and we were both cheering for American Pharoah when all of a sudden a notification came across the top of the iPad.  It was a tweet from Adam Schefter stating that history has been made, congratulations to American Pharoah!  We both saw the notification and screamed! (there may have been a curse word or two)  It was like being told who the murderer was in a book you were reading or that one of your favorite characters met their demise on your favorite show.  Major spoiler alert!!!! Apparently there is a delay when watching TV on your iPad.  

Anyway, at least we enjoyed our meal and discovered a new wine. It was a great experience to try something new.  If it weren’t for #WinePW, I can definitely say we would have never tasted an Arneis, nor would I have learned what a temperamental grape it is and the history behind it. For that, I am thrilled that I found this group.  Please check out my fellow bloggers and read about their Arneis experiences and the food they paired with it. 

A Summer Arneis Food Pairing: BBQ Chicken in a Citrus Butter Curry Sauce, GirlsGottaDrink

Spaghetti alla Carbonara for #SummerOfArneis #WinePW, Curious Cuisiniere

Kale Pesto Tortellini Paired with Arneis, Cooking Chat

Shrimp and Fennel Risotto with Arneis, FoodWineClick

Arneis through the Eyes of Malvira, Vino Travels

Heritage Grain Risotto with Roero Arneis, Wine Pass

Damilano Langhe Arneis Paired with Dungeness Crab and Pea Purée Crostini, Pull That Cork

Maltagliati con Sugo dei Porri e Trotte alla Salvia, Culinary Adventures with Camilla

Italian Arneis Wine for #WinePW (yum – linguini and clam sauce!), A Day in the Life on the Farm 

Summer of Arneis on #WinePW, Rockin Red Blog

Shrimp and Cheese Grits with Vietti Arneis, Enofylz Wine Blog

Shrimp, Fennel, Fava Bean Pasta with Vietti Arneis, Tasting Pour

In July Americans celebrate Independence Day and the French celebrate Bastille Day. July’s Wine Pairing Weekend will take place on Saturday, July 11, led by Michelle Williams of Rockin Red Blog. The group will explore food and wine pairings from the United States and France. From Michelle, Get creative and make your favorite all American food and wine meal, your favorite all French food and wine meal, one of each or a combination of both! With these two regions the sky is the limit!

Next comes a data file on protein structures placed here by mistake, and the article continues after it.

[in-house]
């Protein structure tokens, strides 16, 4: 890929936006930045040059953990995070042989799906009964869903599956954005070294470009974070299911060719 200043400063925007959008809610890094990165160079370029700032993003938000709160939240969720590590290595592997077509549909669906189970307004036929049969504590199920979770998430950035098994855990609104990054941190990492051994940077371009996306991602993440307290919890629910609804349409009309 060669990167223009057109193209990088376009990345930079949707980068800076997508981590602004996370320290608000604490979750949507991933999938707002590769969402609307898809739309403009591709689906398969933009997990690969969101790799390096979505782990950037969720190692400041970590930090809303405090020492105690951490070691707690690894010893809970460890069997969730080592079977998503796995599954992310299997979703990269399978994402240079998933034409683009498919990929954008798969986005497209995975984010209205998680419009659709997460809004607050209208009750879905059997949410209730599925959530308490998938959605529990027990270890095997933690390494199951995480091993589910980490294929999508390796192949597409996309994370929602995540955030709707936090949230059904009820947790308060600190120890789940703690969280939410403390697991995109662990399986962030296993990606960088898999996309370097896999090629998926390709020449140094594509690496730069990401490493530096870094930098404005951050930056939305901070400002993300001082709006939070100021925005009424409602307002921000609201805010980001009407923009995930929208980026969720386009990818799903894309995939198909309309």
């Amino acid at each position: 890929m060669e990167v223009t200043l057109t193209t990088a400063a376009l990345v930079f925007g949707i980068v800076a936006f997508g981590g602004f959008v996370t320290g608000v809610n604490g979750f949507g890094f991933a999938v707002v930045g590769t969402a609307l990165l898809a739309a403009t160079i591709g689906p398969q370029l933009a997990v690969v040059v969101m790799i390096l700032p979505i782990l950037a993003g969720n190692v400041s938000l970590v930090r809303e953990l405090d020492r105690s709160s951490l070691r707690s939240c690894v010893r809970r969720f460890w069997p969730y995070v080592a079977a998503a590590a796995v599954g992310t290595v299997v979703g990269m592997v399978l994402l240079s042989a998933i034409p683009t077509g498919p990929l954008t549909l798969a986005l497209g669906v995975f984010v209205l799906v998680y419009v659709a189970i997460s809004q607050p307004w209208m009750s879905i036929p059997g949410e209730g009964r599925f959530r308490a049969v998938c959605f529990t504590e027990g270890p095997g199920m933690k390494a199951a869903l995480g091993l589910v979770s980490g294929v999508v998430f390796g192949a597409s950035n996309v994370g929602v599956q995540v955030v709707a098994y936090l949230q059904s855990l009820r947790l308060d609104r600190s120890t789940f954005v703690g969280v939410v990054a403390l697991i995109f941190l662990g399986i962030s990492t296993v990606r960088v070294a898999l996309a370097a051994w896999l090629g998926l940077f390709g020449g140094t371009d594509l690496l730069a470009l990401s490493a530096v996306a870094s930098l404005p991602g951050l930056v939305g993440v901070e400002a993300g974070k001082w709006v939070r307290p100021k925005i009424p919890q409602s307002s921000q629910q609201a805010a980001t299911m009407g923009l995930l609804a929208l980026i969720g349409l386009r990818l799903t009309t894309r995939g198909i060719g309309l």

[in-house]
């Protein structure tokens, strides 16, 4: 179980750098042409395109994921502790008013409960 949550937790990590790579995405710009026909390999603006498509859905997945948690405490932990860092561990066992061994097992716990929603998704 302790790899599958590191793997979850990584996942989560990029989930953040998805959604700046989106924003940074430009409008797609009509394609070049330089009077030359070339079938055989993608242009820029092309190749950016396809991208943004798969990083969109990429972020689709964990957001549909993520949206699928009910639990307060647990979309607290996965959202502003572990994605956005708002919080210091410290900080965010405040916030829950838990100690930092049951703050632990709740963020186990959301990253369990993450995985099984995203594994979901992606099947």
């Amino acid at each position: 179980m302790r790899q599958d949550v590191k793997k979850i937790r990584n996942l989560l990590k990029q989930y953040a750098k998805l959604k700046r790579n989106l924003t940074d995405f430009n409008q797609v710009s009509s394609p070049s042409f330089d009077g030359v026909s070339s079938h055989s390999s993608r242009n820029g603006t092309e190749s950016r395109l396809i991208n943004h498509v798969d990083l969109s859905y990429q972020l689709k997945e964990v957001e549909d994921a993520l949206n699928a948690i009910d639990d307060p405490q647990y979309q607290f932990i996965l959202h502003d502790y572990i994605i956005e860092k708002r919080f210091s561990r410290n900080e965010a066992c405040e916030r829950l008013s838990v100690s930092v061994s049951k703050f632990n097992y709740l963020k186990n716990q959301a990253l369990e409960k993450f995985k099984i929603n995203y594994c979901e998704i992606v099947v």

Comments (17)

  1. Valerie Quintanilla

    Love reading all the new tidbits on Arneis! I didn’t know that about those other names!

    Love all the research everyone did on the grape. It’s so fun to learn more about this lovely little Italian grape! I can’t wait to hear about the profile of Arneis from the States.

    Salute! Val

    1. DracaenaWines (Post author)

      I was so happy that you picked a new varietal (for us). We honestly would never have had an Arneis if it was not for you! I enjoyed learning all about it. Looking forward to the chat. Slainte!

  2. jeff

    Idlewild makes a super nice Arneis and they are in your neck of the woods. Highly recommended, although, there are lots of Piemontese examples to try, too. Nice post and welcome to our group!

    1. DracaenaWines (Post author)

      Thank you Jeff. We will look for it. I would love to try others as a comparison.

  3. Wendy, A Day in the Life on the Farm

    I also sampled the Viette Roero Arneis for the same reason. It was the only bottle available to me. I loved it and will keep an eye out for other distributors that carry it.

    1. DracaenaWines (Post author)

      I am hoping to find others also. We enjoyed it, but would love to see how it compares to another. Do we like Arneis or do we like Viettie Roero Arneis?

  4. Pingback: Shrimp & Fennel Risotto with Roero Arneis #WinePW | foodwineclick

  5. Nancy|PullThatCork

    Love this pairing. Your meat, potatoes, vegetable comment really hits home. My mother always “cooked in threes”, and as a result I find myself doing the same. I have a hard time putting only two things on a plate, making just a salad for dinner is really challenging for me. Great post. Cheers!

    1. DracaenaWines (Post author)

      Thank you. We always had “commplete” meals too growing up, but somehow it seems Mike and I are always running around and we don’t have the time for all of that. It was a nice change of pace for us, maybe a new trend?

  6. Jennifer Martin (Vino Travels)

    Looks like you had fun exploring this grape and pairing. That’s the fun of these groups. Getting you to learn new things. Loved how thorough and honest your article was. Nice!

    1. DracaenaWines (Post author)

      Thank you Jennifer. Yeah, I really did enjoy learning about the grape and it was fun to actually choose a meal to pair- we normally do the reverse. “we know what we are eating- what wine goes with it?” I”m so happy that I was introduced to the group it is a lot of fun.

  7. Sarah | Curious Cuisiniere

    I loved learning all about the wine you chose! Great pairing too!

    1. DracaenaWines (Post author)

      Thanks Sarah. It was fun.

  8. Diana Zahuranec

    With my first #WinePW post being an Arneis, I felt right at home, living in Piemonte. But I’m like you for anything outside of my comfort region — my wine education does not extend far beyond Italian borders! Next month’s pairing will be me starting from ground zero with a brand new wine.

    1. DracaenaWines (Post author)

      Welcome to the group- I was a newbie last month. It is a fun group and learning new stuff is always exciting. Slainte!

  9. Martin Redmond

    Great job of doing a deep dive into Arneis. As you point out, it’s great to get to learn more on one’s wine journey It’s seems to be never ending…and I love that about it! I really enjoyed reading your post!

    1. DracaenaWines (Post author)

      Thanks Martin. You are right, a never ending journey and a great journey to be on especially when you can share it with others.